People with type 2 diabetes write back to their younger selves, to share personal insights and reflect on their experience of living with diabetes and starting on insulin therapy. In this post, Jean reflects on living with diabetes.
As an energetic, expressive 47 year old, Jean is a firm believer in living life to the fullest. Living in Luton, UK, near family members who are also excellent cooks, her social life often centred on lively, delicious meals.
“I was always a big person as a child, teenager, in my twenties and thirties,” says Jean, who is a customer service advisor. “But I was very fit. I walked everywhere and went to my doctor’s every three to five years.” Nevertheless, her weight gradually increased, and she started to try diets and slimming clubs without success. By the time she was 37, Jean’s weight was out of hand. She weighed in at 139 kilograms and began suffering from arthritis in her knees, and sleep apnoea.
Jean decided to try hypnosis – and although it doesn’t work for everyone, it worked for her. She dropped 32 kilograms over three years and went from an EU size 56 to a size 46. “I was so happy with the new me,” Jean recalls. About this time, she decided to plan a joyful celebration of her 40th birthday: a two-week cruise with friends and family. It turned out to be exactly as she hoped, filled with sun, sea, cocktails and lots of food.
Everything was perfect, except the ending to that trip. Jean disembarked from the ship on the last day and couldn’t see clearly. She blamed her poor vision on being tired from so much partying. But once she was home, her vision continued to be blurry. When an optician examined her, she was shocked to see sugar at the back of Jean’s eyes and urged her to see a doctor. The doctor, in turn, discovered that her blood sugar level was 33.2 mmol/L. “That’s a number I will never forget,” she says. Jean chose to write to herself during this time period seven years ago, after learning that she had type 2 diabetes.
You are very angry. You’ve just had this beautiful time cruising, and now, this dreadful news. You hate having diabetes. “Why me?” you wonder. You’re not the largest person you see in your group of friends. You’ve cried and become very depressed as you try to grapple with this development.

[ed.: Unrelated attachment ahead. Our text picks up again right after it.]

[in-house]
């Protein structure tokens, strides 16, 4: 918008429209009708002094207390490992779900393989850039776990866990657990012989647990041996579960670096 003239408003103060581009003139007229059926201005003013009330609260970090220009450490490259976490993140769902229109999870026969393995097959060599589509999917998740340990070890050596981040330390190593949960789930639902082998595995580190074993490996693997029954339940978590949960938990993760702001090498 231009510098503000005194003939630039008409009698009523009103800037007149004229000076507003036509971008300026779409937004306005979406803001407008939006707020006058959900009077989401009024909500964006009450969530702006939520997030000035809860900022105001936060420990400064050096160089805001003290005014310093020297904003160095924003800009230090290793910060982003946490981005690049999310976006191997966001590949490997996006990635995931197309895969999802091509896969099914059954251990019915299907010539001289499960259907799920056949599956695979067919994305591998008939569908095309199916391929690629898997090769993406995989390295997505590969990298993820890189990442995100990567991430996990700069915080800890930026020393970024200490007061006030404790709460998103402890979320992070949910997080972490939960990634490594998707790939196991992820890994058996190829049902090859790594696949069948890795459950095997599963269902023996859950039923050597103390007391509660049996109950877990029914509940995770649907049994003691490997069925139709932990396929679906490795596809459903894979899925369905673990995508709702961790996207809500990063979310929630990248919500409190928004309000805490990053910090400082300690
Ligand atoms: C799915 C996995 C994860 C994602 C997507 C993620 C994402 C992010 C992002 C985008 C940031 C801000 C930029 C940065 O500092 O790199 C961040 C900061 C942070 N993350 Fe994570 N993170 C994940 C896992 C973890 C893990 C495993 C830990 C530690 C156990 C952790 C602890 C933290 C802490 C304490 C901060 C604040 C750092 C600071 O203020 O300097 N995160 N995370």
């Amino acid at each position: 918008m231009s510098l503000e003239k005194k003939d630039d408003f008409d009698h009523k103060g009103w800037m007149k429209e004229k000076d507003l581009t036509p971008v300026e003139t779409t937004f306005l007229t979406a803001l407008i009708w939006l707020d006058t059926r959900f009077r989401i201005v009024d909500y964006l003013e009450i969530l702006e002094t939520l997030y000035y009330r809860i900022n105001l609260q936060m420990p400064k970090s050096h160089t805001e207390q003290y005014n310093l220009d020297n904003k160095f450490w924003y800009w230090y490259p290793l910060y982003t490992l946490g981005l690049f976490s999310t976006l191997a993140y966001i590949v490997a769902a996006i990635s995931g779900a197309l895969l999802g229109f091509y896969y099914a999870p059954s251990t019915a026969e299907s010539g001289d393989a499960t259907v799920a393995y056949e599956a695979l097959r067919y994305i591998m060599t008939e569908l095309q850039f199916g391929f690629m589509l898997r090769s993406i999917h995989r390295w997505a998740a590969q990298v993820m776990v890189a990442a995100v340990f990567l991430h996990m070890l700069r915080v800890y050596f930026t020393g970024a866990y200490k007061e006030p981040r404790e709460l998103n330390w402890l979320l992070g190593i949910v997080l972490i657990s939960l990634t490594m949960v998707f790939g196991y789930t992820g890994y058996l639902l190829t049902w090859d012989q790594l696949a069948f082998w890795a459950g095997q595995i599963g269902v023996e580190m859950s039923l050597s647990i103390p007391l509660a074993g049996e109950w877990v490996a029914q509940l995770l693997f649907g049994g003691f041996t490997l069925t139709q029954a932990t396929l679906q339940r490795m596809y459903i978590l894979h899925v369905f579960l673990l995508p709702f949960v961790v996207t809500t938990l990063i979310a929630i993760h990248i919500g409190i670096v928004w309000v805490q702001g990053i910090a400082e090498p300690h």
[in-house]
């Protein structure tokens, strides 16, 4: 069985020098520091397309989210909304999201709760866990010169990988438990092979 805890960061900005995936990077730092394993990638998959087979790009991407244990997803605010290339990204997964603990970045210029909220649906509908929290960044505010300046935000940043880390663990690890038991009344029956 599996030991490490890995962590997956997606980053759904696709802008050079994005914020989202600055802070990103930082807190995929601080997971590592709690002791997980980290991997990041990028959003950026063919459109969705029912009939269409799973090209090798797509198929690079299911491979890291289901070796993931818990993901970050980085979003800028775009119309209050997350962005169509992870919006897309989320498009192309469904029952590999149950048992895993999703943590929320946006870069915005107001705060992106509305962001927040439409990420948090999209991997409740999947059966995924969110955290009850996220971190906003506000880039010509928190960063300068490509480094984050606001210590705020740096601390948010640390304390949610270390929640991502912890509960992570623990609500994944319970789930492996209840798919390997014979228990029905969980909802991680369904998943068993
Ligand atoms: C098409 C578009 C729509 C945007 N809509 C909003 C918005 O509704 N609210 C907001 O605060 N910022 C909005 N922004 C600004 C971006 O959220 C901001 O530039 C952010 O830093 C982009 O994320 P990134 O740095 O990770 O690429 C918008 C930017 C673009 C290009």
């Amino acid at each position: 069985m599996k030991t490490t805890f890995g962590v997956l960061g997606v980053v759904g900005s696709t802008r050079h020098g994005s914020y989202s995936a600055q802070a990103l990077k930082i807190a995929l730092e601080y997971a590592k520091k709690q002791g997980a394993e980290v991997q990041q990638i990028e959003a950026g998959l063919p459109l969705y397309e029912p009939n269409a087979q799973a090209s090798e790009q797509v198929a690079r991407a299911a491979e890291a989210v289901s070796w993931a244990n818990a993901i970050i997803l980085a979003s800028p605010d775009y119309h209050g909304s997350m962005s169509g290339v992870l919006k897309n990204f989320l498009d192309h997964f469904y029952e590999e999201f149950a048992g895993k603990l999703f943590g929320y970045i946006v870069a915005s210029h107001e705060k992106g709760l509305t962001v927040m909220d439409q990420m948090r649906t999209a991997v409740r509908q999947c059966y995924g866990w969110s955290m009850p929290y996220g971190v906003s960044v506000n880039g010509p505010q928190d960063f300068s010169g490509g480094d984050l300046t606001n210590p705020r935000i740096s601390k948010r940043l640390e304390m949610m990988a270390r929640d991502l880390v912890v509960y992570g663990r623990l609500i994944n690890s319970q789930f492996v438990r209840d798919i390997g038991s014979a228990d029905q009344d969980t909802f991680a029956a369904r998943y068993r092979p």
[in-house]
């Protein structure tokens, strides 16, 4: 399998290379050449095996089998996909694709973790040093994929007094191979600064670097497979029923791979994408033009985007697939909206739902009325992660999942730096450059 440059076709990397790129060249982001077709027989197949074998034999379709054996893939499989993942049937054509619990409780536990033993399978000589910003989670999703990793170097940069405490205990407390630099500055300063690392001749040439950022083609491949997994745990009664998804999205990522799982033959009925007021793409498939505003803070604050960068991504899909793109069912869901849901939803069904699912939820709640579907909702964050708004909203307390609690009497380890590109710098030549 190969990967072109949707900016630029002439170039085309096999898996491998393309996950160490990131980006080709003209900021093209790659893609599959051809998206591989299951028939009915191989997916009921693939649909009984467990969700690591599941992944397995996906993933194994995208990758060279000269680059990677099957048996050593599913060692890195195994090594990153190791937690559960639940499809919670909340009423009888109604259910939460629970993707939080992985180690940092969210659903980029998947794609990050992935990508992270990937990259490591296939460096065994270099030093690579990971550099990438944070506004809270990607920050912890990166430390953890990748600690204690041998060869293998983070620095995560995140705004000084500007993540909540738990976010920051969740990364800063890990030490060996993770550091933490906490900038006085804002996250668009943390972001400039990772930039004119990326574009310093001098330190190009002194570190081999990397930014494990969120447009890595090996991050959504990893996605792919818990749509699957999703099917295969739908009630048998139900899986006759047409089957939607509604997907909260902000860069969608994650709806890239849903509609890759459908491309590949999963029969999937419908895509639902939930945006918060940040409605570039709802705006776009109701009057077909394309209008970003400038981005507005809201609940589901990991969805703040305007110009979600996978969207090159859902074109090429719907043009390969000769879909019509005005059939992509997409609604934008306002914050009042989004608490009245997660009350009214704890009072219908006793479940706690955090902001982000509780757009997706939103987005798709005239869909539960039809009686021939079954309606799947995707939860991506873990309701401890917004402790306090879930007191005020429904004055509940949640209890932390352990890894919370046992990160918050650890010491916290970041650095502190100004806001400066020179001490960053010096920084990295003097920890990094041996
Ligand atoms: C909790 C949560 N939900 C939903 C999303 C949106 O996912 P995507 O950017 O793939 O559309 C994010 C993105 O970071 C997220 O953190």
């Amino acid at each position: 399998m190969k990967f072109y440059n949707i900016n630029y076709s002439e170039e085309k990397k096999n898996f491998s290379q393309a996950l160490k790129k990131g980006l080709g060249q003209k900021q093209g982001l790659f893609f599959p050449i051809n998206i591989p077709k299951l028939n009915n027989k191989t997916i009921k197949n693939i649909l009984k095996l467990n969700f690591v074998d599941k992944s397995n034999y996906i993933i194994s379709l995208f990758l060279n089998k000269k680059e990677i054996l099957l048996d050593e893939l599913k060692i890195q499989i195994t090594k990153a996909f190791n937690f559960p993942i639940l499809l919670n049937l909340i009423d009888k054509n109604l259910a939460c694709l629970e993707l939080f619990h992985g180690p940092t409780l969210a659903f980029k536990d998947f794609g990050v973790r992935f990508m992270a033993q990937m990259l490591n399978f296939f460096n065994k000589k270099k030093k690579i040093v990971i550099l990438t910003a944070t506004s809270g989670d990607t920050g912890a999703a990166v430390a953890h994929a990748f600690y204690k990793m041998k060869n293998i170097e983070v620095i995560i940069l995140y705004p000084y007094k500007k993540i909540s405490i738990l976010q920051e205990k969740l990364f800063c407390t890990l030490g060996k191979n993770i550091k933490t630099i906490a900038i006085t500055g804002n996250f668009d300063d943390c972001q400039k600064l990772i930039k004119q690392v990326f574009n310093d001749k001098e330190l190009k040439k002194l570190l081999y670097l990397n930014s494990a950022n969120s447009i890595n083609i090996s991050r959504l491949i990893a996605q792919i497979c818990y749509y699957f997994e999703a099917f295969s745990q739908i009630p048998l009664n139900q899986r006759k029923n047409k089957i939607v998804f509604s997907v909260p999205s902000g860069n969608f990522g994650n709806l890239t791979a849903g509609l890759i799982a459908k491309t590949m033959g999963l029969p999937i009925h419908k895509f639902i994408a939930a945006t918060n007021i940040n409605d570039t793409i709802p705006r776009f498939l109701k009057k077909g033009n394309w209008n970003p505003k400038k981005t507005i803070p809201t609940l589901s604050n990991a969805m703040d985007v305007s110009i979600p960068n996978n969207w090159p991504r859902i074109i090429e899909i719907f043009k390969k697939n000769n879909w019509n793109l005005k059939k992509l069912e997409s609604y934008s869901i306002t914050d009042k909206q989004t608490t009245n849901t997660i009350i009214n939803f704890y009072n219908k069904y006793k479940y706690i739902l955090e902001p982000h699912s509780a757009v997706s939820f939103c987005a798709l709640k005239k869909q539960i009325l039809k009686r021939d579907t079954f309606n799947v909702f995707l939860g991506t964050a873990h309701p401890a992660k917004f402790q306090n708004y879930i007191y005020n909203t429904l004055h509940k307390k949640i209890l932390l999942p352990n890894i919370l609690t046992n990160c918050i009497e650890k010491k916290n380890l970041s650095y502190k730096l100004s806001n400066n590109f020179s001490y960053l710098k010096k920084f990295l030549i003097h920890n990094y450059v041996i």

Making matters worse, guilt has started to haunt you. Why didn’t you listen to your family when you were in your early twenties? They suggested you try to reduce your weight back then so you could be healthy later in life.
Right now, you feel determined about not going on insulin, rejecting your GP’s recommendation that you do so. After all, you hate needles and would be embarrassed to inject in public. Besides you feel sure that you can manage with tablets and diet. Unfortunately, you will not succeed. Month in and month out, your sugar levels will get worse. Finally, your doctor will insist that you start insulin.
Jean, I’m here to tell you that far from being the worst thing – the thing you so feared and resisted – adding insulin to your treatment plan will be the most effective way to manage your blood sugar, along with walking and exercise, when you work nights. Most importantly, you will no longer be depressed, angry and hurting. “Yes,” you’ll say, “I have diabetes and I am not ashamed.”
You’ll have lots of support getting to this outlook, particularly from many diabetes support groups available to you in your area. You will attend them all and learn what works for you. You’ll know which foods to avoid, which to eat a little of, and which you can binge on.
As for your weight, well, let’s say that’s always going to be a work in progress. The key thing to know is that you can continue to live life to the fullest. And when your sugars are high or low, you’ll have everything in your handbag to deal with it.
This story has been edited by Ellyn Spragins and shared with support from Novo Nordisk Canada. The views and opinions expressed are not representative of Novo Nordisk, and should not be considered treatment advice. Novo Nordisk has permission to share this letter and included personal details.